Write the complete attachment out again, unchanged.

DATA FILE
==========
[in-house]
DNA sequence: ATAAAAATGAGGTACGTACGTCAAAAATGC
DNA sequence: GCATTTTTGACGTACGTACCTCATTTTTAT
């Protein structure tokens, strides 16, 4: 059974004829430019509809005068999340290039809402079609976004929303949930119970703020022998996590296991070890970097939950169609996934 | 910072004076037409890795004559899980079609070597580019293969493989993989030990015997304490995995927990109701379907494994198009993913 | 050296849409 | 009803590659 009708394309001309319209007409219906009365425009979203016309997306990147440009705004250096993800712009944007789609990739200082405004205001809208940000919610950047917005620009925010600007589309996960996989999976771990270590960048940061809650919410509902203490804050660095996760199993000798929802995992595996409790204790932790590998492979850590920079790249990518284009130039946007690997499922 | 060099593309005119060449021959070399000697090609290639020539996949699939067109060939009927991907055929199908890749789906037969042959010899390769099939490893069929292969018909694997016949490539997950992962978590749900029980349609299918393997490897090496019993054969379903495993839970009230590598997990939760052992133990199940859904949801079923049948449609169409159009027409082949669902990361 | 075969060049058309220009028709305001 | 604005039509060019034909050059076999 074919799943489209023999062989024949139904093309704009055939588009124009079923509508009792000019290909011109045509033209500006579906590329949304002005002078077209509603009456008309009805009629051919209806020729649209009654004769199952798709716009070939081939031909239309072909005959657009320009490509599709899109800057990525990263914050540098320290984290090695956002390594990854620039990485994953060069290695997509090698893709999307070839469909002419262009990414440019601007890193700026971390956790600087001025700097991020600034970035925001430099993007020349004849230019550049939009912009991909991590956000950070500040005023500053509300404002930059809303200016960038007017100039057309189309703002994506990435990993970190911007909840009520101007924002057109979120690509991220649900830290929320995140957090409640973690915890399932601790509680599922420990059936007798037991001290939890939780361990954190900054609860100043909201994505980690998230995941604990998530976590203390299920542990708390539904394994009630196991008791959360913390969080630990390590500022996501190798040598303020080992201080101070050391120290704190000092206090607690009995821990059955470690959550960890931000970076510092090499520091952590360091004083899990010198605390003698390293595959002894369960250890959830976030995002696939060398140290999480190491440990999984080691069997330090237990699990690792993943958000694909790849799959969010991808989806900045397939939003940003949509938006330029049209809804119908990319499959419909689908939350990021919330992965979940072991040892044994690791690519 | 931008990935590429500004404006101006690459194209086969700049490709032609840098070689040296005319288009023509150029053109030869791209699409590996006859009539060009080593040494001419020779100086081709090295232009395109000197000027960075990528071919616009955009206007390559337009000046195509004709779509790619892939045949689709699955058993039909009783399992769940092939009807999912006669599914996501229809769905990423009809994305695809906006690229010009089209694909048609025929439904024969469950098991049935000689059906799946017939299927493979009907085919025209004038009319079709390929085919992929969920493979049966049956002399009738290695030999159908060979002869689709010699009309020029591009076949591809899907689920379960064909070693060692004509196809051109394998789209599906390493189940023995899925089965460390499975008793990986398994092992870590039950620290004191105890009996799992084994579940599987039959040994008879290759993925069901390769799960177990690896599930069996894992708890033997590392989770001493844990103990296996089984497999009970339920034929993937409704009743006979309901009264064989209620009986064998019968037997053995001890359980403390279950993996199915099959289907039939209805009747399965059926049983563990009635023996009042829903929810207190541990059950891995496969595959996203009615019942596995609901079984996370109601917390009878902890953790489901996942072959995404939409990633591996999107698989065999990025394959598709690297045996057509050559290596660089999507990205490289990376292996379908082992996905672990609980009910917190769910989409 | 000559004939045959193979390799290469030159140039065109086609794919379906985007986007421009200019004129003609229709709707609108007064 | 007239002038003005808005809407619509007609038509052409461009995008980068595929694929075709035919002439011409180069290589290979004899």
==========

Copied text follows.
[in-house]
DNA sequence: ATAAAAATGAGGTACGTACGTCAAAAATGC
DNA sequence: GCATTTTTGACGTACGTACCTCATTTTTAT
């Protein structure tokens, strides 16, 4: 059974004829430019509809005068999340290039809402079609976004929303949930119970703020022998996590296991070890970097939950169609996934 | 910072004076037409890795004559899980079609070597580019293969493989993989030990015997304490995995927990109701379907494994198009993913 | 050296849409 | 009803590659 009708394309001309319209007409219906009365425009979203016309997306990147440009705004250096993800712009944007789609990739200082405004205001809208940000919610950047917005620009925010600007589309996960996989999976771990270590960048940061809650919410509902203490804050660095996760199993000798929802995992595996409790204790932790590998492979850590920079790249990518284009130039946007690997499922 | 060099593309005119060449021959070399000697090609290639020539996949699939067109060939009927991907055929199908890749789906037969042959010899390769099939490893069929292969018909694997016949490539997950992962978590749900029980349609299918393997490897090496019993054969379903495993839970009230590598997990939760052992133990199940859904949801079923049948449609169409159009027409082949669902990361 | 075969060049058309220009028709305001 | 604005039509060019034909050059076999 074919799943489209023999062989024949139904093309704009055939588009124009079923509508009792000019290909011109045509033209500006579906590329949304002005002078077209509603009456008309009805009629051919209806020729649209009654004769199952798709716009070939081939031909239309072909005959657009320009490509599709899109800057990525990263914050540098320290984290090695956002390594990854620039990485994953060069290695997509090698893709999307070839469909002419262009990414440019601007890193700026971390956790600087001025700097991020600034970035925001430099993007020349004849230019550049939009912009991909991590956000950070500040005023500053509300404002930059809303200016960038007017100039057309189309703002994506990435990993970190911007909840009520101007924002057109979120690509991220649900830290929320995140957090409640973690915890399932601790509680599922420990059936007798037991001290939890939780361990954190900054609860100043909201994505980690998230995941604990998530976590203390299920542990708390539904394994009630196991008791959360913390969080630990390590500022996501190798040598303020080992201080101070050391120290704190000092206090607690009995821990059955470690959550960890931000970076510092090499520091952590360091004083899990010198605390003698390293595959002894369960250890959830976030995002696939060398140290999480190491440990999984080691069997330090237990699990690792993943958000694909790849799959969010991808989806900045397939939003940003949509938006330029049209809804119908990319499959419909689908939350990021919330992965979940072991040892044994690791690519 | 931008990935590429500004404006101006690459194209086969700049490709032609840098070689040296005319288009023509150029053109030869791209699409590996006859009539060009080593040494001419020779100086081709090295232009395109000197000027960075990528071919616009955009206007390559337009000046195509004709779509790619892939045949689709699955058993039909009783399992769940092939009807999912006669599914996501229809769905990423009809994305695809906006690229010009089209694909048609025929439904024969469950098991049935000689059906799946017939299927493979009907085919025209004038009319079709390929085919992929969920493979049966049956002399009738290695030999159908060979002869689709010699009309020029591009076949591809899907689920379960064909070693060692004509196809051109394998789209599906390493189940023995899925089965460390499975008793990986398994092992870590039950620290004191105890009996799992084994579940599987039959040994008879290759993925069901390769799960177990690896599930069996894992708890033997590392989770001493844990103990296996089984497999009970339920034929993937409704009743006979309901009264064989209620009986064998019968037997053995001890359980403390279950993996199915099959289907039939209805009747399965059926049983563990009635023996009042829903929810207190541990059950891995496969595959996203009615019942596995609901079984996370109601917390009878902890953790489901996942072959995404939409990633591996999107698989065999990025394959598709690297045996057509050559290596660089999507990205490289990376292996379908082992996905672990609980009910917190769910989409 | 000559004939045959193979390799290469030159140039065109086609794919379906985007986007421009200019004129003609229709709707609108007064 | 007239002038003005808005809407619509007609038509052409461009995008980068595929694929075709035919002439011409180069290589290979004899």